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David Dierking

Zoom vs. Zoom: Buying The Wrong One Has Led To 900% Gains

If you've been looking to make money in the midst of the coronavirus-inspired economic shutdown, you've probably at least looked at Zoom. That's the company produces video conferencing software and equipment and has been a big beneficiary of the "work from home" movement.

But if you want to buy Zoom stock, make sure you're buying the right one.

There's Zoom Video Communications (ZM), the video conferencing company that most of you are probably at least familiar with at this point. Then there's Zoom Technologies (ZOOM), the Chinese micro-cap that does, well, I'm not really sure. They used to be involved in modems but it appears that's no longer the case. Supposedly, the company hasn't reported earnings since 2011, so I think it's safe to say that they're pretty much non-operational at this point.

But that hasn't stopped investors from buying.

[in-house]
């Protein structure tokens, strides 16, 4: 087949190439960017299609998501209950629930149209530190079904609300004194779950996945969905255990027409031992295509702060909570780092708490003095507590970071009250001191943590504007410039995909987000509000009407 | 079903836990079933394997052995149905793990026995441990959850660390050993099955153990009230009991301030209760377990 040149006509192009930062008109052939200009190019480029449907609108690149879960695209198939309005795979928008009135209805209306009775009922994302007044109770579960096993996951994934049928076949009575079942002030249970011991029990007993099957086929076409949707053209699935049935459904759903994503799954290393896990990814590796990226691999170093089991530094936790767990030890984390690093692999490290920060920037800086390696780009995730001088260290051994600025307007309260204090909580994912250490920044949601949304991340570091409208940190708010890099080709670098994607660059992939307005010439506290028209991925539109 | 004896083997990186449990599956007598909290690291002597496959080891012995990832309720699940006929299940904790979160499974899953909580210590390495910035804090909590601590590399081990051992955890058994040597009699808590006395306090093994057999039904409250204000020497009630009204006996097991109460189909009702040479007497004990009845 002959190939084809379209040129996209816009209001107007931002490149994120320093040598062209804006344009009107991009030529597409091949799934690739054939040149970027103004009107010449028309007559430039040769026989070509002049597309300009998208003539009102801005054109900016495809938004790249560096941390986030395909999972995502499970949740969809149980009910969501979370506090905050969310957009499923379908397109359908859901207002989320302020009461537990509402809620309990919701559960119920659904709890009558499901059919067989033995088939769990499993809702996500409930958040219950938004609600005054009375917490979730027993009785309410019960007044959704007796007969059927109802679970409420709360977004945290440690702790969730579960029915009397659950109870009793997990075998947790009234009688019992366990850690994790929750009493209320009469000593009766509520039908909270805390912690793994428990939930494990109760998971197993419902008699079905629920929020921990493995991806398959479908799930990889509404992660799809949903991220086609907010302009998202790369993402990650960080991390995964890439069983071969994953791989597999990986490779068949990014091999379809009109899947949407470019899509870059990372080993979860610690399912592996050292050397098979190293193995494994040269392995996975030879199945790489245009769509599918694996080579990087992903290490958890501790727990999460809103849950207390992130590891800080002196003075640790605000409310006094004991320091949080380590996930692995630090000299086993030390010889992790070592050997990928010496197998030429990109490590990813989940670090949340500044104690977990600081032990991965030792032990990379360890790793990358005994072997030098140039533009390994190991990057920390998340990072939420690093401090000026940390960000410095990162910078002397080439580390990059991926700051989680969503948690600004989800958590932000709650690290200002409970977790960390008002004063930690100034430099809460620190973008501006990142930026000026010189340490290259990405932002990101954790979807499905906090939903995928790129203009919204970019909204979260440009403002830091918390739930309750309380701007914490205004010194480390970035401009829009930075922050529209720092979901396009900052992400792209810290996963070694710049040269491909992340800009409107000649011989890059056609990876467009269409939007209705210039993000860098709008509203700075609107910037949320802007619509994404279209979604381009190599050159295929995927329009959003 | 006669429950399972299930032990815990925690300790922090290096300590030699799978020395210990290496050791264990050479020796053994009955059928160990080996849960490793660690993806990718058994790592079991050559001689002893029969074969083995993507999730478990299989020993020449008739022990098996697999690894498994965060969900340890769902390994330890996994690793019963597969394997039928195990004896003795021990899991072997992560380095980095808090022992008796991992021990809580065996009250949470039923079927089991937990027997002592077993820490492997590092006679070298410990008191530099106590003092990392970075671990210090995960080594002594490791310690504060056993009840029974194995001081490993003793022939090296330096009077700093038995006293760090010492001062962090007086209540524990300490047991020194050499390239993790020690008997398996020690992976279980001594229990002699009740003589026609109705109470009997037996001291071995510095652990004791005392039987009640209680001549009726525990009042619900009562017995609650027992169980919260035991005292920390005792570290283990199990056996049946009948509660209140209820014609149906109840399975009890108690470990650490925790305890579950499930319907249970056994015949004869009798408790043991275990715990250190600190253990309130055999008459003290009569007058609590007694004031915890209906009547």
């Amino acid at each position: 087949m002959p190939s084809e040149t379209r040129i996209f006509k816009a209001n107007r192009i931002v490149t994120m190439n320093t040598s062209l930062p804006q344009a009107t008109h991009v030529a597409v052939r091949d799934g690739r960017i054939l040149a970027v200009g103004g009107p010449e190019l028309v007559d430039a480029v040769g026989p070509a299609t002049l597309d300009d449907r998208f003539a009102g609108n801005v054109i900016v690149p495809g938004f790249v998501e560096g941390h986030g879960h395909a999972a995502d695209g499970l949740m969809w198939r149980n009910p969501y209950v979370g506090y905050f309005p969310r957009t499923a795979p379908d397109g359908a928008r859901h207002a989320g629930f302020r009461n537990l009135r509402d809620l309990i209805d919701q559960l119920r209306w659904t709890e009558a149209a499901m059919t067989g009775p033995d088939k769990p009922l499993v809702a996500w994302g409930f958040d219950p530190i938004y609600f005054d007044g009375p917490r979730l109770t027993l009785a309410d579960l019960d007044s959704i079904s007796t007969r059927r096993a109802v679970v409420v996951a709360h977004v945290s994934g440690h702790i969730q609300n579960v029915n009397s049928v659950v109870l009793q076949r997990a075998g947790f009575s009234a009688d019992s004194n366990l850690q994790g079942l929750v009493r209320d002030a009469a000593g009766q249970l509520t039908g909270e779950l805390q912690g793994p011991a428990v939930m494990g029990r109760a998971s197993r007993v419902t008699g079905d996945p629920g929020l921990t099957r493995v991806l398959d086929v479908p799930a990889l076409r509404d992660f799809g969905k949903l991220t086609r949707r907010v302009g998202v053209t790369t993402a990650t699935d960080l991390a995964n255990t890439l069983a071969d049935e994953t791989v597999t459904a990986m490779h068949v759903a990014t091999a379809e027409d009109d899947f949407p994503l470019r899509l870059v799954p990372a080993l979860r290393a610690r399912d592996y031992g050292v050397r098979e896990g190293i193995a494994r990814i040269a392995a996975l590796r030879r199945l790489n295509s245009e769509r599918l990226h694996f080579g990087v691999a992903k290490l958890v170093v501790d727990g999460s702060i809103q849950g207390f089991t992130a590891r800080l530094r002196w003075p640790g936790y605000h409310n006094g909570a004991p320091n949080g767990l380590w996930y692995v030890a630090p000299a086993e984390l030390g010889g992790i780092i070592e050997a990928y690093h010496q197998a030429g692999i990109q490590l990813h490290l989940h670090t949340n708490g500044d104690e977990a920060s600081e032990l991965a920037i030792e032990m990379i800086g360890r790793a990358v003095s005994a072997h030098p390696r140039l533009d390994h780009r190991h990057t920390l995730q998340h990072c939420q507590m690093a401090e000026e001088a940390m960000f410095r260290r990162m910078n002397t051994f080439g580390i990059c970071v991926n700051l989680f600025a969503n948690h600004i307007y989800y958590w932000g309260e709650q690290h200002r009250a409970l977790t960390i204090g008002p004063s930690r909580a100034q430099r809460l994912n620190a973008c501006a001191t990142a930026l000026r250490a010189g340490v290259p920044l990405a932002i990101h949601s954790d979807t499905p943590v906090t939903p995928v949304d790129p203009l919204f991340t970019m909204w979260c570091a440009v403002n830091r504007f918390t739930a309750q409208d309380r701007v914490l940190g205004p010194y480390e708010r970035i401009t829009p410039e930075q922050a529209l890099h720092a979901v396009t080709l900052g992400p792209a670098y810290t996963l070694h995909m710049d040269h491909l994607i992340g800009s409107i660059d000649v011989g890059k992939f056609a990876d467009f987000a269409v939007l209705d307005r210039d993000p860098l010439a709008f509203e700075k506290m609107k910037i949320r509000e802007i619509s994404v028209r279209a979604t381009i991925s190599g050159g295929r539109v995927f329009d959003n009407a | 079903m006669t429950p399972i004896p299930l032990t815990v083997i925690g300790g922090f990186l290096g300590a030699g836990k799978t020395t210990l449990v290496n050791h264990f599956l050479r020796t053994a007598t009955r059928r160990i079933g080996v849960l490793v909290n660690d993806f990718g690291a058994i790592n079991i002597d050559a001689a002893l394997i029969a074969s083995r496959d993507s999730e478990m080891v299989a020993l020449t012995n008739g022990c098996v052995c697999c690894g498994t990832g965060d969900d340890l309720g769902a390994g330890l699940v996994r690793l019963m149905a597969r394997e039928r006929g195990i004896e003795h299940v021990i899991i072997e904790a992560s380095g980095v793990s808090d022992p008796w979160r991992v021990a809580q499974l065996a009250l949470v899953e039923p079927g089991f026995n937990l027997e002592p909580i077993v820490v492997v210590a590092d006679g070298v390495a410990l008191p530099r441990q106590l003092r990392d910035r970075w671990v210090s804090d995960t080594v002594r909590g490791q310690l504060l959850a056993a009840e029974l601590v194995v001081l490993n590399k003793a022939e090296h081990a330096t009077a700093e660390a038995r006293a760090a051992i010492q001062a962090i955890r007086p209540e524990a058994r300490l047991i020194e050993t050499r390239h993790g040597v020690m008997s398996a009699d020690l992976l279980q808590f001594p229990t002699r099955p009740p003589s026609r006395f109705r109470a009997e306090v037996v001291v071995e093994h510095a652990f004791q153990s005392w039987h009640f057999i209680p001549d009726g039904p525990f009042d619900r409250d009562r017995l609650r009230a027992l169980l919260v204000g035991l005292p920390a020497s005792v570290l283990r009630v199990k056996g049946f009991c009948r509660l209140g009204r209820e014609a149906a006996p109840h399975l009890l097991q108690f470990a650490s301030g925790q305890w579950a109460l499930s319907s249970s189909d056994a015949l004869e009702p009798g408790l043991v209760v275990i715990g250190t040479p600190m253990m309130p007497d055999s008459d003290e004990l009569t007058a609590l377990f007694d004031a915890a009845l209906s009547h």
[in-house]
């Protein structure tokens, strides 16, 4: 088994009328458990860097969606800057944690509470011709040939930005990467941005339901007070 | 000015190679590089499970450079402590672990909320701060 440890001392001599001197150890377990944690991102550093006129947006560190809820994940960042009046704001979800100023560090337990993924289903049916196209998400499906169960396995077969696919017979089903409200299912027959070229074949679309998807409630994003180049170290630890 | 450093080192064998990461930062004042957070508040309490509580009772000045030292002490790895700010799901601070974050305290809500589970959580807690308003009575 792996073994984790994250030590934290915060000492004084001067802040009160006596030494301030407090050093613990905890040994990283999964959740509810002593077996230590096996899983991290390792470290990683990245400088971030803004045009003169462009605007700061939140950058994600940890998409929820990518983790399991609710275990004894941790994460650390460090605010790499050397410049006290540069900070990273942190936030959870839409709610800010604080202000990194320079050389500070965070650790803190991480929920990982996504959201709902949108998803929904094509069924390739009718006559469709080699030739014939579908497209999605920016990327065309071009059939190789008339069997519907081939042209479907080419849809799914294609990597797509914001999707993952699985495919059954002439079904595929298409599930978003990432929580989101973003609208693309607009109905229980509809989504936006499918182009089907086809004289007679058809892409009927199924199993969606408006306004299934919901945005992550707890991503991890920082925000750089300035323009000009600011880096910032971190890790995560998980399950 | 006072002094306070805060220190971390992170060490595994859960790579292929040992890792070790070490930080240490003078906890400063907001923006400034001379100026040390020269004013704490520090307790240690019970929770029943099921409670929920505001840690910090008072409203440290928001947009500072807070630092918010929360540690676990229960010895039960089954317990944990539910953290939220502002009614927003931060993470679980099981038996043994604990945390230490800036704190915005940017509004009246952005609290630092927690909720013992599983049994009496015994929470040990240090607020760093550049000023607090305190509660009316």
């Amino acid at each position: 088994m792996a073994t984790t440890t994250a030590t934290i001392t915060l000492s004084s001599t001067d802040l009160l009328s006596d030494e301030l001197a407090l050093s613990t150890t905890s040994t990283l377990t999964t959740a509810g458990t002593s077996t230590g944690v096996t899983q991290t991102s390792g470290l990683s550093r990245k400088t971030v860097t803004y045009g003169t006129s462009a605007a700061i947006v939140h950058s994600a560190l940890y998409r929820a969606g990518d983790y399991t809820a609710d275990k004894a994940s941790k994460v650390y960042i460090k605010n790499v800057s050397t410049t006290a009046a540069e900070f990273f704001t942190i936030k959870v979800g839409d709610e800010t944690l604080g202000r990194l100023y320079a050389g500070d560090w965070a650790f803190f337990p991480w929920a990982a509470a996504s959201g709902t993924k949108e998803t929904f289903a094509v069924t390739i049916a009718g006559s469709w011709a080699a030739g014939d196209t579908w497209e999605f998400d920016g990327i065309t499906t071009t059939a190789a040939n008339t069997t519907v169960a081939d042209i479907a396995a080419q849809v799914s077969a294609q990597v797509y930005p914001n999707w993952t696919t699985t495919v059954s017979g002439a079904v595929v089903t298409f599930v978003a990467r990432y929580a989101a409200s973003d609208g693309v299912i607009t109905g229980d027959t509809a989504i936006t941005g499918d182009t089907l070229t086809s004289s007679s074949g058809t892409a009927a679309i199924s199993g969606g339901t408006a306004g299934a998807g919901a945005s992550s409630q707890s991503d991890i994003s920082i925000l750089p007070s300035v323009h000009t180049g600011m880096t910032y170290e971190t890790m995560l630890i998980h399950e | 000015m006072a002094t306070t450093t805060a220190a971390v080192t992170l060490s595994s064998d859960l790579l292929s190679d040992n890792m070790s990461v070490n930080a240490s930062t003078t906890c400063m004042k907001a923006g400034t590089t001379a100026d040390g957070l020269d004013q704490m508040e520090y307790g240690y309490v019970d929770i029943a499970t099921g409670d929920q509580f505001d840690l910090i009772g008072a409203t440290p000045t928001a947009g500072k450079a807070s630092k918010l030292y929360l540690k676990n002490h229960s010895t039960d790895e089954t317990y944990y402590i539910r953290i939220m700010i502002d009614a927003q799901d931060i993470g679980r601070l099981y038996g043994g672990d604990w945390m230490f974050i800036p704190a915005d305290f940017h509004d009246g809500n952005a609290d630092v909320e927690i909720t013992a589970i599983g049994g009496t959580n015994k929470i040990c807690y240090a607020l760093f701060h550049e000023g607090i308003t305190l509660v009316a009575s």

Thanks to the ticker confusion, shares of ZOOM have shot through the roof. They're up nearly 900% year-to-date after being up as much as 2500% a couple weeks ago. The stock has gone from trading just a couple thousand shares a day to more than 700,000 at its peak.

The "real" Zoom has had a terrific year so far in its own right. It's up more than 100% year-to-date and now carries a market cap of around $40 billion, more than JetBlue, Delta and Southwest Airlines combined.

The lesson, of course, is know what you're buying. It's one thing to buy a triple-leveraged oil ETF not understanding exactly how risky it is. It's a whole different thing to buy a Chinese micro-cap stock that hasn't had legitimate operations in nearly a decade.

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